Their styles are vastly different. Strait is the embodiment of old school classic country and a favorite of any purist. McBride is the more contemporary artist with the blistering soprano best known for her girl power showmanship and women's empowerment. It was creased Wranglers and a Stetson paired with the dazzlingly beautiful fashionista.
Who won the battle? Let's call it a draw. It was a win for both classic and contemporary country.
McBride began predictably with One Night, the opening track on "Eleven." She penned it for the sole purpose of opening her shows. The album is McBride's serious foray into songwriting (she co-wrote 6 of the 11 tracks).
She then used her first number one, Wild Angels to take a fun romp to cover all angles of the center stage setup. McBride's youthful exuberance and boundless energy belie her 45 years. Her classic beauty combined with Joan Jett sass make for a cross between demure songstress and sexy rocker.
This was most evident on Watcha Gonna Do, a last minute addition to the album and a stage number chock full of attitude. She showcased the current singles; the poignant I'm Gonna Love You Trough It and universally relatable Teenage Daughters. in the middle of the 14-song set.
The band benefitted from the recent addition of solo artist Carolyn Dawn Johnson, who was brought in to complement acoustic guitarist Marty Schiff, Martina's brother. Lead guitarist Greg Foresman highlighted the set with several scorching solos. McBride flexed her own instrumental prowess on harmonica during Love's the Only House.
She did not perform anything from her "Timeless" release, a fine classic country tribute. Just as surprising, only Wrong Baby Wrong made the set list from her 2009 number one album, "Shine."
Regardless, the best numbers in a McBride set are those where she goes supersonic, especially on perennial showstoppers Independence Day and A Broken Wing. The latter is a performance so powerful, it won't just give you goosebumps, it will change your blood chemistry. She challenges the structural integrity of every venue with dangerous decibel levels. As luck would have it, she performed them back to back to close the show and leave the audience breathless.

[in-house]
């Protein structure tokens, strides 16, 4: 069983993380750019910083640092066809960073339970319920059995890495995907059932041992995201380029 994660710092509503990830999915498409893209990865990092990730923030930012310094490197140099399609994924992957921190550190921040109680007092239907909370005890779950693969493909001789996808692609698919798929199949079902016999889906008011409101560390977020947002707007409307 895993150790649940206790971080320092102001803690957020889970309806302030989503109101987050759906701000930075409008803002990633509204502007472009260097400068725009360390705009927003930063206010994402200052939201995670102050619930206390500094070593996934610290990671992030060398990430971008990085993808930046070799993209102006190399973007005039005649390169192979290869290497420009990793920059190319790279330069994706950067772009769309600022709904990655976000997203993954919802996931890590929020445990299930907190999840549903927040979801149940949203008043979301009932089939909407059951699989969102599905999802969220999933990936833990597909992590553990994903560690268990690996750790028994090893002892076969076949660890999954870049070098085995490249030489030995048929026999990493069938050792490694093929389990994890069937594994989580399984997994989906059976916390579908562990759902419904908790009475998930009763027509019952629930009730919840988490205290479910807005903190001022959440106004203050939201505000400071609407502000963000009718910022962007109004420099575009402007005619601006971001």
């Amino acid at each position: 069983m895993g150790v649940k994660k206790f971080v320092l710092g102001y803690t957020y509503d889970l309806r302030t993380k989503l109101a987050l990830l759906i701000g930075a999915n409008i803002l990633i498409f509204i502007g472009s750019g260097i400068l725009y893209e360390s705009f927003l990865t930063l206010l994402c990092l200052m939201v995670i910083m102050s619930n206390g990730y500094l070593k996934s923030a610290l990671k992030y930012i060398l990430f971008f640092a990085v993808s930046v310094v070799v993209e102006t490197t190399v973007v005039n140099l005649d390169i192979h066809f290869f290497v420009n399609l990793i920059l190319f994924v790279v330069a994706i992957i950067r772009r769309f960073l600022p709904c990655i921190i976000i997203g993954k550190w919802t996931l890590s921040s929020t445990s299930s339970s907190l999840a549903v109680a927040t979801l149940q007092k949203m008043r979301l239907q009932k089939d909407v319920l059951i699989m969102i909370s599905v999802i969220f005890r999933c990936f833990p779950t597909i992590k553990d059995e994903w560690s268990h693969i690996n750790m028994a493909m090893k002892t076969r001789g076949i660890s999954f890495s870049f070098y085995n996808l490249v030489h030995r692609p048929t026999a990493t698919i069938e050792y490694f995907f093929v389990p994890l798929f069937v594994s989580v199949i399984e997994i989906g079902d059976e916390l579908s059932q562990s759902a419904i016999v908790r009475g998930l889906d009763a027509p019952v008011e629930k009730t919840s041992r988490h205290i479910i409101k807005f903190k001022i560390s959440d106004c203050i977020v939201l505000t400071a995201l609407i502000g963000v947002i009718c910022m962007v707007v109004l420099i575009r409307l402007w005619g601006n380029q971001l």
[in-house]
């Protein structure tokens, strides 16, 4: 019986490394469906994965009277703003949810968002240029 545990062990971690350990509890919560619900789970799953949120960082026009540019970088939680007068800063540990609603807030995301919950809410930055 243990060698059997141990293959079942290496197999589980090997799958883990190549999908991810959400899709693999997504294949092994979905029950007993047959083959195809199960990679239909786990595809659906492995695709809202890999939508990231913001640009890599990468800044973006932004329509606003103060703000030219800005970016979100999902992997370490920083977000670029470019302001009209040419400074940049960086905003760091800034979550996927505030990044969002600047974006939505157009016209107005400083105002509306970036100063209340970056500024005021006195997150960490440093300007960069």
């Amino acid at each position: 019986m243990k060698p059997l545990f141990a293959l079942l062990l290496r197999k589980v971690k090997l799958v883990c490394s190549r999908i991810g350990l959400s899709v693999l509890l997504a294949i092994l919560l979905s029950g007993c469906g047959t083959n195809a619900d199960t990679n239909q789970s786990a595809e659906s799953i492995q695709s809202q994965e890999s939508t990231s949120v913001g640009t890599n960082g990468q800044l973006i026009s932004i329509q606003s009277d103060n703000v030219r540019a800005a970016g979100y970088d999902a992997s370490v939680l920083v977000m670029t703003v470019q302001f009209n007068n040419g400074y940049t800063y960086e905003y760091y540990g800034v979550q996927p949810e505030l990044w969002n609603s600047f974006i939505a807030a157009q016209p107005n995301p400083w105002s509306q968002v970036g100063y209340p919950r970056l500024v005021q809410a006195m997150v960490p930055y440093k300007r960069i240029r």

The king was the personification of an old school cowboy. He came out looking much as he did in 1992's "Pure Country." His understated appearance mirrors his performing style, a steady as she goes set featuring country's best touring band, Ace in the Hole.
Simple arrangement and understated delivery are the defining elements of just about every Strait record and the title track from the new album, "Here for A Good Time" is no exception. He then slid into I Gotta Get to You and the moving I Saw God Today.
Strait's baritone is as smooth and authoritative as ever. He immediately set the tone for his versatility, and the band showcased its deep talent with powerful jams throughout. The group showcases Mike Kennedy's athletic drumming and Benny McArthur and Rick McRae's superb guitar and fiddle work.
One of the highlights was A Showman's Life, a duet with Faith Hill on the album. The crowd favorite, Check Yes or No was a collective sing along from the first note.
Nashville has previously attempted to cross-market the genre by promoting the phrase, "This Ain't Your Daddy's Country." But Strait is a living legend that embodies that era of greatness along with the likes of fellow pioneers Waylon, Hank and Willie. No one keeps country music more pure and aging well better than Strait. McBride has simply been one of the best voices in all of music over the past 20 years. At one point, she remarked, "I am the luckiest girl in the world. I'm touring with George Freaking Strait."
Country music is lucky to have them both. The fans are the biggest winners. The concert proved that country music's ambassador positions are filled.